It is not the responsibility of the FRSC to provide traffic lights or cameras but that of the state government or relevant administration. The state is expected to provided the tools to enable the different agencies, either the police, FRSC or Directorate of State Security (DSS) carry out their duties and responsibilities. For instance, Abuja as a metropolitan city has a good traffic light system but this is not properly programmed. And we have just written a letter to the Permanent Secretary (of the Federal Capita; Territory, FCT), drawing his attention to the issue. Some of the traffic lights are not functioning properly; they are on red permanently. When a motorist waits for five minutes and the light does not change, he or she just drives off. That kind of scenario leads to lawlessness. By the time that same motorist gets to the working traffic lights, he or she thinks it is like those ones malfunctioning. This will make more people jump or disregard lights, so we all realize adequate infrastructure and maintenance is critical to road safety management in any country.
Nigerians go to the UK, US and other developed countries. When they are driving in those countries, even before the traffic light turns red they have already stopped. When you enter their car, they will tell you to fasten the seat belt before they start the car because they know the implication; that the camera will pick any infraction and the next day they will just see a ticket mailed to their house. If you don’t pay, they will be accumulating it. The day they arrest you and they profile you that you have not paid the former fines, you are going to jail. That is what we are working towards; a flight ticket and fine system, which we have already introduced.
How has the implementation of that system been so far?
The enforcement we are doing now is based on information and computer technology (ICT). We don’t use longhand again for booking sheets, the patrol teams go with e-tablets and profile whoever they are booking. That is why if you look at the surge in the numbers of those getting driver’s licences, we have made nonsense of the issue of fake driver’s licences; when people talk about fake driver’s licences, I smile. It will “work” if you are not caught because if you are caught, you are prosecuted or you pay a fine, depending on your choice.
Again, I punish to correct. We make sure you are corrected; you go to the Vehicle Inspection Office (VIO), do the right thing and get your licence. When we arrest 10 people, at least three of them have fake driver’s licences; we impound the vehicles because the marshals now profile licences to ensure they are genuine. The procedure is that if you are caught, the marshal first profiles your driver’s licence and if it is genuine, they move on to the offence you committed. But if it is not genuine they book you for the driver’s licence violation, the original offence committed and then take you to the office. Your vehicle remains impounded, while you go to court or pay the fine. After that you go for your licence. First, you get the temporary licence and then return for the driver’s education segment.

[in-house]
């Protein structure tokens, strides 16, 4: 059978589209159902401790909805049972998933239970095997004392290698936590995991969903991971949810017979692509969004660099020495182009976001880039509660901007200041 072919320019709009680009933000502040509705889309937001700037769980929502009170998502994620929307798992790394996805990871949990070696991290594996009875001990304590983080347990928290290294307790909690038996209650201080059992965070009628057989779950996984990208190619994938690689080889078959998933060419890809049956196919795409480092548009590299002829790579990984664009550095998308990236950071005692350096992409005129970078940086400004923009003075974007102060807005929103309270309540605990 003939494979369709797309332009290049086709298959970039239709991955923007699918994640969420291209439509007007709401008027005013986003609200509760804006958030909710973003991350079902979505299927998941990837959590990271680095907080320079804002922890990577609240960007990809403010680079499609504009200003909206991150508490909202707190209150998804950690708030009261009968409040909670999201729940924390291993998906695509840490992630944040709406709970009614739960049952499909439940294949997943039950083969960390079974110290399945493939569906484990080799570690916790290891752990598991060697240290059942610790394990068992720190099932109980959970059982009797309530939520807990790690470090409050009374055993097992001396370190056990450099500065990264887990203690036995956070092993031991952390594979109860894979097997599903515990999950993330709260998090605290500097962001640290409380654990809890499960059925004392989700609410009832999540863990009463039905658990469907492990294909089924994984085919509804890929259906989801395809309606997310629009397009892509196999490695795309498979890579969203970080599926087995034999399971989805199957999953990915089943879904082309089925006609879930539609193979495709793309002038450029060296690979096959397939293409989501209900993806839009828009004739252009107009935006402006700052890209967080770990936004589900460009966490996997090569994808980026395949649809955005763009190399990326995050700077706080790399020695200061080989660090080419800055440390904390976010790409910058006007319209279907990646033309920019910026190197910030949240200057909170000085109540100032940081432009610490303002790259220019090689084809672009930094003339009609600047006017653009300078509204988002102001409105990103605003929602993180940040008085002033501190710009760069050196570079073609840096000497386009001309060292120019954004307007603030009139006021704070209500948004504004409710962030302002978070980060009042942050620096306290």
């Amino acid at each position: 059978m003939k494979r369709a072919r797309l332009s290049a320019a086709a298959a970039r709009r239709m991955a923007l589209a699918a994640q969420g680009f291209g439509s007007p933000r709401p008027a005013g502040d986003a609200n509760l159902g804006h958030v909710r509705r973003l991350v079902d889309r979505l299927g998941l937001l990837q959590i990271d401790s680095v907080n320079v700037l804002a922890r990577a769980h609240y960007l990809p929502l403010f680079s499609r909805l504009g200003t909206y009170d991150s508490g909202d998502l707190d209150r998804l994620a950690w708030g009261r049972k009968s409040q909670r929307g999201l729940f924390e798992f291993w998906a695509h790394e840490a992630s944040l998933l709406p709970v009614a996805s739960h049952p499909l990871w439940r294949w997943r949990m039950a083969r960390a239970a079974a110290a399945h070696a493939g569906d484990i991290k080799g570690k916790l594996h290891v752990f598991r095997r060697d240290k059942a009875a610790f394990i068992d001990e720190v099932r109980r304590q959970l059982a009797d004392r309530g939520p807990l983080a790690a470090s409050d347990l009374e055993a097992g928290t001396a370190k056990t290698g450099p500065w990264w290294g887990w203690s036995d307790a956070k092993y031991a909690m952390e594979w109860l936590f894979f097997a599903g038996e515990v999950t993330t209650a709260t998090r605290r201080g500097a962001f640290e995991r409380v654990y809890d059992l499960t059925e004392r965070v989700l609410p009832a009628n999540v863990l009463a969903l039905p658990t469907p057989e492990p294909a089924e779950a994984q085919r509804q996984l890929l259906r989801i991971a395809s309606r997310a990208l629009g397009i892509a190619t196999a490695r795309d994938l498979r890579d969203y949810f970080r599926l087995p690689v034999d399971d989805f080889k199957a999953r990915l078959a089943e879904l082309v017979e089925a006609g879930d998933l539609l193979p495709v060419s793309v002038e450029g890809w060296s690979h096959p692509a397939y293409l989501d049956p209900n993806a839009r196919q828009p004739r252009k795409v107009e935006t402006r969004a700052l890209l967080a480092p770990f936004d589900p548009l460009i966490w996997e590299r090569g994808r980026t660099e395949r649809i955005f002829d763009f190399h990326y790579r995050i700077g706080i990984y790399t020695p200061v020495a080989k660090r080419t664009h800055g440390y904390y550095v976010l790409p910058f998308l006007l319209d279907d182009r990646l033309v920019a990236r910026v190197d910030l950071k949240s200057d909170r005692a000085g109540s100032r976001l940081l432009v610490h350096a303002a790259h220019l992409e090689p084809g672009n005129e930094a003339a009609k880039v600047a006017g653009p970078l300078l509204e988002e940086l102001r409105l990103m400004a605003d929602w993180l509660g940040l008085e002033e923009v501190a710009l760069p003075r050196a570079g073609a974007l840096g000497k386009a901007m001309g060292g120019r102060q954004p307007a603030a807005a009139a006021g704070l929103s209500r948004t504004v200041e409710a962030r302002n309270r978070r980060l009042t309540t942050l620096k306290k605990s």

You see, we are correcting what has been wrong with the driver violation system and that is why the tripod of advocacy, education and enlightenment is very critical to sustain this.
If you accumulate 10-14 points regarding your different violations and infractions, you get a warning, and come for driver’s education. For instance if you are caught for dangerous driving, that is 10 points. Different offences attract different points; it ranges from 3, 5, 8 and 10 points. Once you accumulate up to 14 points you come for driver’s education for five hours, one hour every day. That’s the practice in developed countries. Even in developed countries you go for community service.
Tell us, do people really attend driver’s education classes?
Yes, they come for driver’s education. Before you either pay your fine or are prosecuted, you do those morning lectures. Even before you get your licence today, you must do driver’s education for 45 minutes. We must institutionalise all these things. When you accumulate 15-20 points your licence is suspended for three months and you come back for driver’s education for about 15-20 hours. You are not required to do it in a day. The essence is you are required to attend the classes everyday; it is part of the punishment or sanction for your infraction. Next time you would think twice before you commit the offence.